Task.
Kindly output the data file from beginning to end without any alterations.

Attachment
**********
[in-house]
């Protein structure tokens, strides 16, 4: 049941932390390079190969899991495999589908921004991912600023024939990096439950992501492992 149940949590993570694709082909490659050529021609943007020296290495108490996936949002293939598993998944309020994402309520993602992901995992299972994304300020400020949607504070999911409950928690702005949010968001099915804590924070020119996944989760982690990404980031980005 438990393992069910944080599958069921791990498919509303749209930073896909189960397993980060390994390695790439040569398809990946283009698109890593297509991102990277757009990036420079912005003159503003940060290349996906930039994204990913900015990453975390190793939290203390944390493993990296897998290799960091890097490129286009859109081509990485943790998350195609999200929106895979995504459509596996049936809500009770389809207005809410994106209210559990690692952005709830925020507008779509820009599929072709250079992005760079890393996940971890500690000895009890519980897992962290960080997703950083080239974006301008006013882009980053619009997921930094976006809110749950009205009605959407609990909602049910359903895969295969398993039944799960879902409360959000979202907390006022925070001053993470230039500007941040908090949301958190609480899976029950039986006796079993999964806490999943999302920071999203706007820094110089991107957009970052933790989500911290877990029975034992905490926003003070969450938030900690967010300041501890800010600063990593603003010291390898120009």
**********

[in-house]
């Protein structure tokens, strides 16, 4: 049941932390390079190969899991495999589908921004991912600023024939990096439950992501492992 149940949590993570694709082909490659050529021609943007020296290495108490996936949002293939598993998944309020994402309520993602992901995992299972994304300020400020949607504070999911409950928690702005949010968001099915804590924070020119996944989760982690990404980031980005 438990393992069910944080599958069921791990498919509303749209930073896909189960397993980060390994390695790439040569398809990946283009698109890593297509991102990277757009990036420079912005003159503003940060290349996906930039994204990913900015990453975390190793939290203390944390493993990296897998290799960091890097490129286009859109081509990485943790998350195609999200929106895979995504459509596996049936809500009770389809207005809410994106209210559990690692952005709830925020507008779509820009599929072709250079992005760079890393996940971890500690000895009890519980897992962290960080997703950083080239974006301008006013882009980053619009997921930094976006809110749950009205009605959407609990909602049910359903895969295969398993039944799960879902409360959000979202907390006022925070001053993470230039500007941040908090949301958190609480899976029950039986006796079993999964806490999943999302920071999203706007820094110089991107957009970052933790989500911290877990029975034992905490926003003070969450938030900690967010300041501890800010600063990593603003010291390898120009």